Posted by StreetWise in Magazine Articles
Some members of the Chicago hip-hop community saw how violence affects youths through an experiment involving an imaginary box. Youth were asked to put “pretend” items into the box. Rather than placing harmless objects, a few children in the experiment wanted to place guns inside. One even desired to rig the box with a bomb.
Rappn Tate, a StreetWise vendor, musician, and ambassador of the Zulu Nation in Chicago, said that what should have been a completely innocuous box became emblematic for how derogatory hip-hop affects youth. It is no secret that violence is affecting Chicago’s youth, said Tate. The hip-hop community, however, says derogatory hip-hop is the cause.
Derogatory hip-hop is a style of music that promotes gun violence and heavy drug use. Conversely, Tate’s coined term “positive hip-hop” provides positive messages that encourage youth to “pull up their pants and put down their guns.”
Although much of this negativity lies with the recording artist, Tate claims that the record label is the main driving force in the derogatory hip-hop movement.
According to a Bloomberg report, a staggering 506 slayings in Chicago last year cost the city of Chicago $2.5 billion. Tate feels that it would be cheaper to help these youths at a young age.
The hip-hop community’s issue over gun violence caught fire after the September 2012 homicide of rapper Joseph “Lil JoJo” Coleman. “The hip-hop community was pretty silent about Lil JoJo’s death. This is why we want to inspire these kids to not pick up these guns in the first place,” Tate said.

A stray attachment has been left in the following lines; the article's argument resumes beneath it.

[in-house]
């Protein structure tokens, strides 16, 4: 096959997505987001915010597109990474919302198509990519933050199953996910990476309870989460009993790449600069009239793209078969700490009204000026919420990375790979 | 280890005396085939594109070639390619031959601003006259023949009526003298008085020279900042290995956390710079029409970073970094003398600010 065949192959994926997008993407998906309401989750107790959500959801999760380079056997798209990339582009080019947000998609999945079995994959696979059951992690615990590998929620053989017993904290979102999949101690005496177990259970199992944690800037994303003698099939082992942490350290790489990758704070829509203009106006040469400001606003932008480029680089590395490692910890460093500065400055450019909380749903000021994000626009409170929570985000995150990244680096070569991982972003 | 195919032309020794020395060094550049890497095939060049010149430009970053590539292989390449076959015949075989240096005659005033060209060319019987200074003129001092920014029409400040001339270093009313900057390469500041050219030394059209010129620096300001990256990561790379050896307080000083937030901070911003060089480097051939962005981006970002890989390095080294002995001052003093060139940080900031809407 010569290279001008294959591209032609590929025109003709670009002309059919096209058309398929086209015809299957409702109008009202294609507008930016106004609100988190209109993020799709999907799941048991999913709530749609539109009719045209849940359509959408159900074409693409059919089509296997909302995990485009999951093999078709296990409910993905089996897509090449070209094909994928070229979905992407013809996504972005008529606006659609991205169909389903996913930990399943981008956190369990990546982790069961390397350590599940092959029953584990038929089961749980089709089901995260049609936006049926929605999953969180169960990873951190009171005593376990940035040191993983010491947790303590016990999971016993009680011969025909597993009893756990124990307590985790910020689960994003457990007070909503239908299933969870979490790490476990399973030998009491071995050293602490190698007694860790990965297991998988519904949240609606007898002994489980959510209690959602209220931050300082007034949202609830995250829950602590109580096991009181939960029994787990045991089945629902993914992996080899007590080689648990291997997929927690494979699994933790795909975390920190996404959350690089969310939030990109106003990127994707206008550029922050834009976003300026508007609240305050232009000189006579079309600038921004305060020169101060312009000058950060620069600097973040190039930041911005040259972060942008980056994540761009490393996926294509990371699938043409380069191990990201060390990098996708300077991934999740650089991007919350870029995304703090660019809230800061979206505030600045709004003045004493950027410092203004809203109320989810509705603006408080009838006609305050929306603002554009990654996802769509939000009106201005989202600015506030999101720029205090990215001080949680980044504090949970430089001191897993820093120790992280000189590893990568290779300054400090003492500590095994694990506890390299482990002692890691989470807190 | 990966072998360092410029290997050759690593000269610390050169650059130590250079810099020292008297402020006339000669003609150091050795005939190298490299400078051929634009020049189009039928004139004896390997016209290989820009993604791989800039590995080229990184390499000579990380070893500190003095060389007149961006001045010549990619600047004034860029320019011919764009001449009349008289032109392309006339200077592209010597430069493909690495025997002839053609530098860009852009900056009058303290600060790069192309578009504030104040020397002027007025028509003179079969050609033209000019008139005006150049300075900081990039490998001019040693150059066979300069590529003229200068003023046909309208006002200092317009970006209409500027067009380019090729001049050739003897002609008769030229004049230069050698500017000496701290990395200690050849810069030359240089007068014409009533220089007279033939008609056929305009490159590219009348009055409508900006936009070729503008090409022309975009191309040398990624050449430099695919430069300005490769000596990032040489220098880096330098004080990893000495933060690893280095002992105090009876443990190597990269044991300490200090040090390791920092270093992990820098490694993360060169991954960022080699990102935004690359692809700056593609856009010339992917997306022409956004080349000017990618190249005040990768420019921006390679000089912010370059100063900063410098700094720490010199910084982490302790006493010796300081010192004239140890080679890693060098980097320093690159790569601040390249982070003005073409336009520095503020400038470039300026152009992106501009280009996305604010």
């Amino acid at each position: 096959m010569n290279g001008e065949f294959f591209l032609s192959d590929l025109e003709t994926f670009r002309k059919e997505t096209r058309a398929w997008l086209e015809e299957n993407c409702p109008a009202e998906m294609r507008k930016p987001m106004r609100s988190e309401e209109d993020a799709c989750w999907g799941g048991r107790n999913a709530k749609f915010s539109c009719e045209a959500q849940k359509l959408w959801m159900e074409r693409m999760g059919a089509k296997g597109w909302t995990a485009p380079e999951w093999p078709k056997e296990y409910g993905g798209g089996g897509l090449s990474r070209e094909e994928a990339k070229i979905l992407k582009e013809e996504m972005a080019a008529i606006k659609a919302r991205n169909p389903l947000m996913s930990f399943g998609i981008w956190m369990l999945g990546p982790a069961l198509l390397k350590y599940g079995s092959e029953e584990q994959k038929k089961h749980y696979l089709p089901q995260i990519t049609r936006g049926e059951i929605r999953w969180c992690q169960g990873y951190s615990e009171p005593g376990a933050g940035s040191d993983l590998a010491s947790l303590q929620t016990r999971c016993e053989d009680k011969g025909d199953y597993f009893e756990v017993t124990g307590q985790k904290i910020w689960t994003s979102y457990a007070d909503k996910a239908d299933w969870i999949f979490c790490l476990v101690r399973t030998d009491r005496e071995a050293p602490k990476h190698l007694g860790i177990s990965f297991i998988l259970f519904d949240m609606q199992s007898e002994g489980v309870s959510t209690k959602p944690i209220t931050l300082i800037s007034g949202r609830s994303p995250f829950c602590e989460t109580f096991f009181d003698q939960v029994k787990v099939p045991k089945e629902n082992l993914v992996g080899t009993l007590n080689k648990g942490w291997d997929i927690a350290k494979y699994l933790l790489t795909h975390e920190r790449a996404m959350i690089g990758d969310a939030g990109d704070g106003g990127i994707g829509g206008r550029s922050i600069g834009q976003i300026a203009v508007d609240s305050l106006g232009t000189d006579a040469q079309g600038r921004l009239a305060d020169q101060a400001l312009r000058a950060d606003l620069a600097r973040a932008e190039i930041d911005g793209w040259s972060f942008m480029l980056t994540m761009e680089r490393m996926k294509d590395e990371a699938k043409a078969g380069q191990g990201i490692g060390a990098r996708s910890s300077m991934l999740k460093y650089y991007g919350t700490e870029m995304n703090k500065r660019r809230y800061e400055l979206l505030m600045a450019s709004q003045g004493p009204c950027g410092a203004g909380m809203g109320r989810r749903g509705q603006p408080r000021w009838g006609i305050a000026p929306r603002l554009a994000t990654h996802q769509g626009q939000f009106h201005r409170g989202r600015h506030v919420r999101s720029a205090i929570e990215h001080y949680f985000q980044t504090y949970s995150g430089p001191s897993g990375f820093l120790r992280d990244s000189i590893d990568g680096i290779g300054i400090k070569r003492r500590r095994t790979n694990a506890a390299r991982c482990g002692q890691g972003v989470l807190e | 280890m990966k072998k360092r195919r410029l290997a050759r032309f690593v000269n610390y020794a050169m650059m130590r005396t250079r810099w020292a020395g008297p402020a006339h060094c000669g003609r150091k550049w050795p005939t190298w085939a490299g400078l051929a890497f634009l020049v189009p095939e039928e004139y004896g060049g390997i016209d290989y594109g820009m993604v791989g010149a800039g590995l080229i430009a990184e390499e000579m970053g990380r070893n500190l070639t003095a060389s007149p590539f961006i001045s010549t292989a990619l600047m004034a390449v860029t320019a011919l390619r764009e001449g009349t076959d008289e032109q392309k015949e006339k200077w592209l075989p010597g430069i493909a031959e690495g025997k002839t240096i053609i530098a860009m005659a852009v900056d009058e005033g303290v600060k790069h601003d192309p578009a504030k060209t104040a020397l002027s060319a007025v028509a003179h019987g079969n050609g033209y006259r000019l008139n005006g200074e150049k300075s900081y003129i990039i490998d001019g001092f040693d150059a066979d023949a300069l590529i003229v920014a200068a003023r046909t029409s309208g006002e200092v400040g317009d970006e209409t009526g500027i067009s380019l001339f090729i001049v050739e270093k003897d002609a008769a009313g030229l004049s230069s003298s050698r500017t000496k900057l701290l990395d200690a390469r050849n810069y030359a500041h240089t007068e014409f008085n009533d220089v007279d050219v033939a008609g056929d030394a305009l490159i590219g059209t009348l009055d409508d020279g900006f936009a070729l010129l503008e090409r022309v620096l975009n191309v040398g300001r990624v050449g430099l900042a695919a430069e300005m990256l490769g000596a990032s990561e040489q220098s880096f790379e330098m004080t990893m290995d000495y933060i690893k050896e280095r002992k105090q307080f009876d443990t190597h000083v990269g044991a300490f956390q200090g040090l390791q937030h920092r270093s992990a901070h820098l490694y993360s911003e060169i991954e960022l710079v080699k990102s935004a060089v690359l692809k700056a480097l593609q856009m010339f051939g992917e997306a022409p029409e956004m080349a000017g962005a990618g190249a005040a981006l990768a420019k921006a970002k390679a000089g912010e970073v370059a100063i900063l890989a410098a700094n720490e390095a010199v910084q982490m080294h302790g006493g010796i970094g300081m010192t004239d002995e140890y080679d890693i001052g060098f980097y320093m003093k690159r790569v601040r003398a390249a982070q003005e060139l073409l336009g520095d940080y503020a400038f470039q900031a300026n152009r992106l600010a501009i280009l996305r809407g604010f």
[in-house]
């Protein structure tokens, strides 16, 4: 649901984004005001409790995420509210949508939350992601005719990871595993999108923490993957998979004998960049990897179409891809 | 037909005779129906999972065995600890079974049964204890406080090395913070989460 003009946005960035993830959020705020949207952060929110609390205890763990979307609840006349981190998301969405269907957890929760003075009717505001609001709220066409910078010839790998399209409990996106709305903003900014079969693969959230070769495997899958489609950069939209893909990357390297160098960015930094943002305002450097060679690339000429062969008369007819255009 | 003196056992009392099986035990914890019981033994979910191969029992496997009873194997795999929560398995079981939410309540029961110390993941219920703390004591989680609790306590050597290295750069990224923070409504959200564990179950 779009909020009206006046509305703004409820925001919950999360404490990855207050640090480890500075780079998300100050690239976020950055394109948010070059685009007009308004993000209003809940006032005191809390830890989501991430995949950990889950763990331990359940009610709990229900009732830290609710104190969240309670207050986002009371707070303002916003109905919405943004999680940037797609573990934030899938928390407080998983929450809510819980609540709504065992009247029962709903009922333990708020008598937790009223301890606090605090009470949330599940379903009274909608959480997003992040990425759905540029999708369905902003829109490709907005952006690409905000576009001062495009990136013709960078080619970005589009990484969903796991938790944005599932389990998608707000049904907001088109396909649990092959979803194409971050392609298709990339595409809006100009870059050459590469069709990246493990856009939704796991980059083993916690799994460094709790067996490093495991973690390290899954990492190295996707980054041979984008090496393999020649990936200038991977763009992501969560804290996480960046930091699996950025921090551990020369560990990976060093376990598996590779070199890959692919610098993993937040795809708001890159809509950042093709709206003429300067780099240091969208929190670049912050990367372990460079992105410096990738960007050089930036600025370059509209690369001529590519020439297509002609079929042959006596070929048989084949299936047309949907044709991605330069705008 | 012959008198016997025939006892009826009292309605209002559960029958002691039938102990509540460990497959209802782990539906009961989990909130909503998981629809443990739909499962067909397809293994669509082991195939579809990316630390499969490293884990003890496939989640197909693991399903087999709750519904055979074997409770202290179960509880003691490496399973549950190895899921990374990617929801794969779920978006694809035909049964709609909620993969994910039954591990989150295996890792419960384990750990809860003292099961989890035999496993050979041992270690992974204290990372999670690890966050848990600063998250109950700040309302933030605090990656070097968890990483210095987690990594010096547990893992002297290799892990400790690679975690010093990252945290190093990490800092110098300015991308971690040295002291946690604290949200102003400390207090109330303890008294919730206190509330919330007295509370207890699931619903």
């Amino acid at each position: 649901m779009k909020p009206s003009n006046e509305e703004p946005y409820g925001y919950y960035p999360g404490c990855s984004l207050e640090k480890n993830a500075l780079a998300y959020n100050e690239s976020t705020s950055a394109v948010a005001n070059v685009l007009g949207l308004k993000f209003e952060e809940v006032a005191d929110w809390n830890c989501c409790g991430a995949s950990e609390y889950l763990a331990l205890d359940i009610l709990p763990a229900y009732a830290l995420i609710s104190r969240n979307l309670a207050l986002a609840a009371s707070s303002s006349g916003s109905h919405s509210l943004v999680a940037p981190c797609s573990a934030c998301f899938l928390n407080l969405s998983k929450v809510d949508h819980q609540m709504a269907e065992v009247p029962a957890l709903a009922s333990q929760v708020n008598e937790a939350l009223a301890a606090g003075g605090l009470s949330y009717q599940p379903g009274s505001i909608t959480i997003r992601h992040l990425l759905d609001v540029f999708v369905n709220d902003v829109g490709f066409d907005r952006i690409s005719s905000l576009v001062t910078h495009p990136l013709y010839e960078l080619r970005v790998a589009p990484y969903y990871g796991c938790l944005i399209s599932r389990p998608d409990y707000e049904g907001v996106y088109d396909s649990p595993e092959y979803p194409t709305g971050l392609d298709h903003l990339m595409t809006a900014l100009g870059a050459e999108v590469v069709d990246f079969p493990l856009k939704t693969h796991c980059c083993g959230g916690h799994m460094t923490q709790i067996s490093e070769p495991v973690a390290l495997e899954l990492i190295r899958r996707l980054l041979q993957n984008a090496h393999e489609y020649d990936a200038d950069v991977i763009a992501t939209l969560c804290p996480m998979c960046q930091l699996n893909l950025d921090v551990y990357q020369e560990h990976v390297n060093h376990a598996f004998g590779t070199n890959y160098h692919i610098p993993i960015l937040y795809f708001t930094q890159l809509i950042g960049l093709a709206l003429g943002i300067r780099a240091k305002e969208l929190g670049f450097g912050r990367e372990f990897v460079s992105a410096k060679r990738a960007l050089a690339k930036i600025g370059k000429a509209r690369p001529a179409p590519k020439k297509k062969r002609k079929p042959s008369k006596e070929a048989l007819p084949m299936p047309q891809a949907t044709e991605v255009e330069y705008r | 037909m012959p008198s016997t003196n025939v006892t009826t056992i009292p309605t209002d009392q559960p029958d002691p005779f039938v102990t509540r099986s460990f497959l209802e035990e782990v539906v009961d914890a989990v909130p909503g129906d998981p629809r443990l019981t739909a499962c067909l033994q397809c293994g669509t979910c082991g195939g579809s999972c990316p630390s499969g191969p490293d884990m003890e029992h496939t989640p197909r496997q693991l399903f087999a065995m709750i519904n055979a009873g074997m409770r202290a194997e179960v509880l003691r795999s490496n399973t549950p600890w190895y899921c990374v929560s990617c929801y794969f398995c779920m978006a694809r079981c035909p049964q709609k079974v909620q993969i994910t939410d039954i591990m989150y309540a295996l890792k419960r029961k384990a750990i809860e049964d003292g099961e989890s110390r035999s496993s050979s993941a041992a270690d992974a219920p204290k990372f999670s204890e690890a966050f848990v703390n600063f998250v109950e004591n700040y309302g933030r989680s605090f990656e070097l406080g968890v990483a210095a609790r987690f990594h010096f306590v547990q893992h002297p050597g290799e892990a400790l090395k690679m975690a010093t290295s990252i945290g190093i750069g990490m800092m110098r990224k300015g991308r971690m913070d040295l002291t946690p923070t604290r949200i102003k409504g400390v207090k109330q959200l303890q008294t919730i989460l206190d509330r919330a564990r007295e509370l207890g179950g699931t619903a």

Tate said it is not just about creating programs for these youths. It is more about providing positive influences in their daily lives.
“We’re trying to challenge major artists and people in the entertainment industry to adopt some of these communities,” said Tate. “To go out and create jobs for these kids.” These various artists include Kanye West, Common and R. Kelly, Tate said.
Tate said that gang violence is the result of the fracturing of larger gangs across the city. The new splinter groups cover only a couple blocks. This means an even more dangerous environment in the wake of next year’s Chicago Public School closings, because youth will cross so many successive gang boundaries on their way to school.
“We want to fight this problem,” said Tate. “We want to get young adults to help empower these youths. We want them to be mentors that help engage these young people. We want to show them how to be creative and enterprise their ideas into successful futures.”
By Torey Darin
StreetWise Editorial Intern